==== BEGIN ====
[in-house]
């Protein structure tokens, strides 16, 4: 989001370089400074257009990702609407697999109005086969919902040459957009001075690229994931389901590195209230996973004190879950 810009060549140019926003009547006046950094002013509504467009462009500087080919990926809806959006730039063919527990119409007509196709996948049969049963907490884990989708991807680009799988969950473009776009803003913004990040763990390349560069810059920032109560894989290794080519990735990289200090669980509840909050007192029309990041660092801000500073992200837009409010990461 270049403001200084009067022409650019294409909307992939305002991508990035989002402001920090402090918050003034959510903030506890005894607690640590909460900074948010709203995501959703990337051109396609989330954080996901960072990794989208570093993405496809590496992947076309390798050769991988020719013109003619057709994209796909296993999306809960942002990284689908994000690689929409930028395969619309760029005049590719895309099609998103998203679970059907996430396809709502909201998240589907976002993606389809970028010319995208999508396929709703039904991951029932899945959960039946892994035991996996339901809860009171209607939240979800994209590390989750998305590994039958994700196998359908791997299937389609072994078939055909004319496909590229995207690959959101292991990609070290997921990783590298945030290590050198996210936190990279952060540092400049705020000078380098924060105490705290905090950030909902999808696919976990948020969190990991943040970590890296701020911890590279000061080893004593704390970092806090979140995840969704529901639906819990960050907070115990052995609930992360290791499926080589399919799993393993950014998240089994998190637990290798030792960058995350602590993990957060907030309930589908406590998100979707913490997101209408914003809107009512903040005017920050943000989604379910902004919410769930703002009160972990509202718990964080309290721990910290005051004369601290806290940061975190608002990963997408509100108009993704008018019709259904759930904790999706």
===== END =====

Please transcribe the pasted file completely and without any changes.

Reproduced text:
[in-house]
């Protein structure tokens, strides 16, 4: 989001370089400074257009990702609407697999109005086969919902040459957009001075690229994931389901590195209230996973004190879950 810009060549140019926003009547006046950094002013509504467009462009500087080919990926809806959006730039063919527990119409007509196709996948049969049963907490884990989708991807680009799988969950473009776009803003913004990040763990390349560069810059920032109560894989290794080519990735990289200090669980509840909050007192029309990041660092801000500073992200837009409010990461 270049403001200084009067022409650019294409909307992939305002991508990035989002402001920090402090918050003034959510903030506890005894607690640590909460900074948010709203995501959703990337051109396609989330954080996901960072990794989208570093993405496809590496992947076309390798050769991988020719013109003619057709994209796909296993999306809960942002990284689908994000690689929409930028395969619309760029005049590719895309099609998103998203679970059907996430396809709502909201998240589907976002993606389809970028010319995208999508396929709703039904991951029932899945959960039946892994035991996996339901809860009171209607939240979800994209590390989750998305590994039958994700196998359908791997299937389609072994078939055909004319496909590229995207690959959101292991990609070290997921990783590298945030290590050198996210936190990279952060540092400049705020000078380098924060105490705290905090950030909902999808696919976990948020969190990991943040970590890296701020911890590279000061080893004593704390970092806090979140995840969704529901639906819990960050907070115990052995609930992360290791499926080589399919799993393993950014998240089994998190637990290798030792960058995350602590993990957060907030309930589908406590998100979707913490997101209408914003809107009512903040005017920050943000989604379910902004919410769930703002009160972990509202718990964080309290721990910290005051004369601290806290940061975190608002990963997408509100108009993704008018019709259904759930904790999706």